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Spring break, luge style

USA Luge wraps up sliding season with fantasy camp

April 13, 2018
By ANDY FLYNN - Editor ( , Lake Placid News

LAKE PLACID - "Scary." That was the word used most by people participating in the USA Luge Fantasy Camp last week when asked about their first time on a luge sled at the Mount Van Hoevenberg track.

The second-most used word was "fun."

Ten people - seven men and three women - from around the nation traveled to Lake Placid for the three-day camp from Friday, April 6 to Sunday, April 8. The demand was so high that a second camp was held earlier in the week, on Tuesday and Wednesday, for five people.

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"I really love the fantasy camp because it's a great way to finish off a long season, and people who come here are really enthusiastic," said Gordy Sheer, USA Luge director of marketing and sponsorships. "They have a lot of fun, and they wind up becoming fast friends."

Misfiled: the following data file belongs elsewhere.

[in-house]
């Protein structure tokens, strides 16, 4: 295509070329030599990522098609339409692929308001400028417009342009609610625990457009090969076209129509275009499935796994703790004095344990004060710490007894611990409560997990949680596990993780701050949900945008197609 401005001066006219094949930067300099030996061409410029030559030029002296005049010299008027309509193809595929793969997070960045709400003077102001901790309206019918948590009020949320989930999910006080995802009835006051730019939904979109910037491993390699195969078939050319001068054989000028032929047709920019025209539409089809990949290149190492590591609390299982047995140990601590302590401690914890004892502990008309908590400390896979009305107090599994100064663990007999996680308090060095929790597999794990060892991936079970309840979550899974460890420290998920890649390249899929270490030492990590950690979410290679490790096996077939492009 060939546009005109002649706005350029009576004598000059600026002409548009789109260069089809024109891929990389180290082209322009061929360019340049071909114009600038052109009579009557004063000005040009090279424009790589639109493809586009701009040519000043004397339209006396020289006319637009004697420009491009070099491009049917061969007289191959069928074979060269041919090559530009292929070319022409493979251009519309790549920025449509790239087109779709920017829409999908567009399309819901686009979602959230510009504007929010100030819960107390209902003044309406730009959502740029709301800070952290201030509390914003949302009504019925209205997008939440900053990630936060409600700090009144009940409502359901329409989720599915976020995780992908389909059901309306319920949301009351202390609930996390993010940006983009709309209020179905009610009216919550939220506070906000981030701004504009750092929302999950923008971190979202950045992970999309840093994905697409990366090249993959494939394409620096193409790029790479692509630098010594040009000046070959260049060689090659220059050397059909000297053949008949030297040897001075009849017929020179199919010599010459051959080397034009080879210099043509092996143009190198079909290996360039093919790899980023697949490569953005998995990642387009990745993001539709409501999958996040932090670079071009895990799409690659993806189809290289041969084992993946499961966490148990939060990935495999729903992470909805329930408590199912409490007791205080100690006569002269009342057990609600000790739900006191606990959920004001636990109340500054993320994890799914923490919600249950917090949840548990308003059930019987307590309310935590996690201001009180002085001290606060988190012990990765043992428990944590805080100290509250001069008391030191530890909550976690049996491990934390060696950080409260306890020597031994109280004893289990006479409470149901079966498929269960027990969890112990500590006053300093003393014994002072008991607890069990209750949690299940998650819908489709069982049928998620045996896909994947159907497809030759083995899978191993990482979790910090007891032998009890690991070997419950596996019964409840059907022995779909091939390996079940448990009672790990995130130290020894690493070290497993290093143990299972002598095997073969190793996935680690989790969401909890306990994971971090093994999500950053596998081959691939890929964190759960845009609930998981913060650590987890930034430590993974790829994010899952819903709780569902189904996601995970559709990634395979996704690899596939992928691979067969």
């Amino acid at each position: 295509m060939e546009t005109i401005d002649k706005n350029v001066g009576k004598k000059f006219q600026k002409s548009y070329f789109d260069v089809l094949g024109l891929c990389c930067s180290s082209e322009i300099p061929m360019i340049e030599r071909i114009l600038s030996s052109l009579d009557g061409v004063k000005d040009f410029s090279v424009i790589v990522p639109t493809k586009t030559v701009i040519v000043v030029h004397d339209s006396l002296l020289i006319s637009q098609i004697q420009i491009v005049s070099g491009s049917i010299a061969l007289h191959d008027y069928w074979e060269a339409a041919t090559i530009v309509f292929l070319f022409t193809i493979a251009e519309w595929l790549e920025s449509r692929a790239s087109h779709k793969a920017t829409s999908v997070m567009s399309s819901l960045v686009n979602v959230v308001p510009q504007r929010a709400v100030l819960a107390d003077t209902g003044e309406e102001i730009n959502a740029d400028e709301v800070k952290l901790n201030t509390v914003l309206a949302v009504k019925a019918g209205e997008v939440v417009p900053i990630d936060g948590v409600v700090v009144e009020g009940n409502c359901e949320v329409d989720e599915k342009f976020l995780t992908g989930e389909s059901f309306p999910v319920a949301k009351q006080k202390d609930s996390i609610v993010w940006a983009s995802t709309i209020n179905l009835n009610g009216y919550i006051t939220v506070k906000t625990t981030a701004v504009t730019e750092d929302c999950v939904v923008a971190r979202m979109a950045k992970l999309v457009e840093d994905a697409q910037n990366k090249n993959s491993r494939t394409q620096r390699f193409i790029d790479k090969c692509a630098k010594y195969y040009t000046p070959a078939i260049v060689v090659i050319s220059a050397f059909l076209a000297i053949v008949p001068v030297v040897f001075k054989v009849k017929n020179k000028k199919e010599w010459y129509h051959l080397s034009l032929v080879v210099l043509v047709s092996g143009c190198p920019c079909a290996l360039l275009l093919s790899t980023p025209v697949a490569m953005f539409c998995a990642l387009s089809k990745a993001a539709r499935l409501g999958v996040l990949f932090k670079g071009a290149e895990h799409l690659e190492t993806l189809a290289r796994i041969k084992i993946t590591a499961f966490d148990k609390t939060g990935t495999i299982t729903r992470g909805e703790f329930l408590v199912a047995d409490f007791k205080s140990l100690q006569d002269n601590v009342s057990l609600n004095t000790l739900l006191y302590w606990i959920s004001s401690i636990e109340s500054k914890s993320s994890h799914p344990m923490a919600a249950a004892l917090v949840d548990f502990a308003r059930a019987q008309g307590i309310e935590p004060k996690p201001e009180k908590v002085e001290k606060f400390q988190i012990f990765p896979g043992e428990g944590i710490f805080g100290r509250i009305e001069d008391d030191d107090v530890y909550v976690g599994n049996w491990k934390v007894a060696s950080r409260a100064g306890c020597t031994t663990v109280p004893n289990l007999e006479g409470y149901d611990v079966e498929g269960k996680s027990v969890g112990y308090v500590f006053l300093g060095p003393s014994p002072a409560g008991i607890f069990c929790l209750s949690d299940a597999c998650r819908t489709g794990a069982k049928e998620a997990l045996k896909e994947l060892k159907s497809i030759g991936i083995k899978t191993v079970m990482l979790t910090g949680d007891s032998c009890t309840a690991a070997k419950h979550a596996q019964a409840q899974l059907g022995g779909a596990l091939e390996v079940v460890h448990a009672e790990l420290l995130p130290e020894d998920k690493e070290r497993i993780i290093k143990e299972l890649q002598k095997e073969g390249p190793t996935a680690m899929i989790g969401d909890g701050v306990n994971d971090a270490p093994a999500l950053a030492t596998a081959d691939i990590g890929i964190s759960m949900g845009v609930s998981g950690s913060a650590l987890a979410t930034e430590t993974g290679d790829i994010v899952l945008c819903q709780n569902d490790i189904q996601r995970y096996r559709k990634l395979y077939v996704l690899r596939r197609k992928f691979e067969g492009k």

Sheer started the annual fantasy camp in 2000, shortly after retiring from the ice and moving into the office.

That was two years after he won a silver medal at the 1998 Olympic Winter Games in Nagano, Japan, with doubles partner Chris Thorpe.

Article Photos

USA Luge Fantasy Camp participants pose for a photo on Friday, April 6. In the front row, from left, are Sara Chianese, of Columbus, Ohio; and Rob and Cheryl Holsapfel, of Cleveland, Ohio. In the back row, from left, are Joe Chianese of Columbus, Ohio; Bill Linka, of Richmond, Virginia; Keith Lensch, of Tucson, Arizona; Mitch Wise, of Sturgeon Bay, Wisconsin; John Armstrong, of Madison, Wisconsin; and Jaime and Traci Gerth, of Los Angeles, California.